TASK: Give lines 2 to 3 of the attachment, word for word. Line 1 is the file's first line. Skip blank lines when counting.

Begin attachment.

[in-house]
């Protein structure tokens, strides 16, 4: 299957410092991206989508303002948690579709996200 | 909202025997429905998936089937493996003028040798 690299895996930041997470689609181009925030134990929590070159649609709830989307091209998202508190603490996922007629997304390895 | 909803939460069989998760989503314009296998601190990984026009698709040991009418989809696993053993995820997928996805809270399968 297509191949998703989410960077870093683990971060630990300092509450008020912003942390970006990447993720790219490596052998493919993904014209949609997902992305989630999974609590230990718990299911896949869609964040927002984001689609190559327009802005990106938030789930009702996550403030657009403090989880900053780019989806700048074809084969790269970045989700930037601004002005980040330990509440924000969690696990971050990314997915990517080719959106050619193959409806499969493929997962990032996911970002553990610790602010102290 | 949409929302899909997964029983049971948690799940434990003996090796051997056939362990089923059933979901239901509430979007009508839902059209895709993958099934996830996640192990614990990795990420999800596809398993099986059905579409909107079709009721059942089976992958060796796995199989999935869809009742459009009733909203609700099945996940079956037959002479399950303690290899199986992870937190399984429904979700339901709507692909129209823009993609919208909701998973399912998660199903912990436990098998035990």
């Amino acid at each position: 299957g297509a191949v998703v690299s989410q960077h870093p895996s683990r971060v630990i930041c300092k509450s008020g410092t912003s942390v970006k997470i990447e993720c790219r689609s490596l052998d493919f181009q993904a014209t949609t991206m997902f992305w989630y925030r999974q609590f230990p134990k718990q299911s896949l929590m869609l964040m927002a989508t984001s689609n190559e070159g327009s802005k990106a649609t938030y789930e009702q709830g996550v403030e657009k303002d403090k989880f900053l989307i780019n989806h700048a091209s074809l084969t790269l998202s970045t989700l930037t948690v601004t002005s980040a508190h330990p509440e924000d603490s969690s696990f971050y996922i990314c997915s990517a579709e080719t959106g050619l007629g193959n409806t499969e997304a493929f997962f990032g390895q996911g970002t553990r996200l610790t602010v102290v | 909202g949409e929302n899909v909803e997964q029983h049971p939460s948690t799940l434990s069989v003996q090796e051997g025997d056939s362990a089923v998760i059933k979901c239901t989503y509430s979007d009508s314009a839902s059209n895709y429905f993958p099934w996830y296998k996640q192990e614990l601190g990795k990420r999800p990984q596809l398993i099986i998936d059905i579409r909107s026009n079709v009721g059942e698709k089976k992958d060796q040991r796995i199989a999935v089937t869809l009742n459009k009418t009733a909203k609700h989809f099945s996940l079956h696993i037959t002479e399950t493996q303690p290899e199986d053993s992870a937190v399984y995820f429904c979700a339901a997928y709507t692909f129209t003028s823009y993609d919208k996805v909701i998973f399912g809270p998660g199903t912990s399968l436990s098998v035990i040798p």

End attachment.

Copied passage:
């Protein structure tokens, strides 16, 4: 299957410092991206989508303002948690579709996200 | 909202025997429905998936089937493996003028040798 690299895996930041997470689609181009925030134990929590070159649609709830989307091209998202508190603490996922007629997304390895 | 909803939460069989998760989503314009296998601190990984026009698709040991009418989809696993053993995820997928996805809270399968 297509191949998703989410960077870093683990971060630990300092509450008020912003942390970006990447993720790219490596052998493919993904014209949609997902992305989630999974609590230990718990299911896949869609964040927002984001689609190559327009802005990106938030789930009702996550403030657009403090989880900053780019989806700048074809084969790269970045989700930037601004002005980040330990509440924000969690696990971050990314997915990517080719959106050619193959409806499969493929997962990032996911970002553990610790602010102290 | 949409929302899909997964029983049971948690799940434990003996090796051997056939362990089923059933979901239901509430979007009508839902059209895709993958099934996830996640192990614990990795990420999800596809398993099986059905579409909107079709009721059942089976992958060796796995199989999935869809009742459009009733909203609700099945996940079956037959002479399950303690290899199986992870937190399984429904979700339901709507692909129209823009993609919208909701998973399912998660199903912990436990098998035990």
């Amino acid at each position: 299957g297509a191949v998703v690299s989410q960077h870093p895996s683990r971060v630990i930041c300092k509450s008020g410092t912003s942390v970006k997470i990447e993720c790219r689609s490596l052998d493919f181009q993904a014209t949609t991206m997902f992305w989630y925030r999974q609590f230990p134990k718990q299911s896949l929590m869609l964040m927002a989508t984001s689609n190559e070159g327009s802005k990106a649609t938030y789930e009702q709830g996550v403030e657009k303002d403090k989880f900053l989307i780019n989806h700048a091209s074809l084969t790269l998202s970045t989700l930037t948690v601004t002005s980040a508190h330990p509440e924000d603490s969690s696990f971050y996922i990314c997915s990517a579709e080719t959106g050619l007629g193959n409806t499969e997304a493929f997962f990032g390895q996911g970002t553990r996200l610790t602010v102290v | 909202g949409e929302n899909v909803e997964q029983h049971p939460s948690t799940l434990s069989v003996q090796e051997g025997d056939s362990a089923v998760i059933k979901c239901t989503y509430s979007d009508s314009a839902s059209n895709y429905f993958p099934w996830y296998k996640q192990e614990l601190g990795k990420r999800p990984q596809l398993i099986i998936d059905i579409r909107s026009n079709v009721g059942e698709k089976k992958d060796q040991r796995i199989a999935v089937t869809l009742n459009k009418t009733a909203k609700h989809f099945s996940l079956h696993i037959t002479e399950t493996q303690p290899e199986d053993s992870a937190v399984y995820f429904c979700a339901a997928y709507t692909f129209t003028s823009y993609d919208k996805v909701i998973f399912g809270p998660g199903t912990s399968l436990s098998v035990i040798p």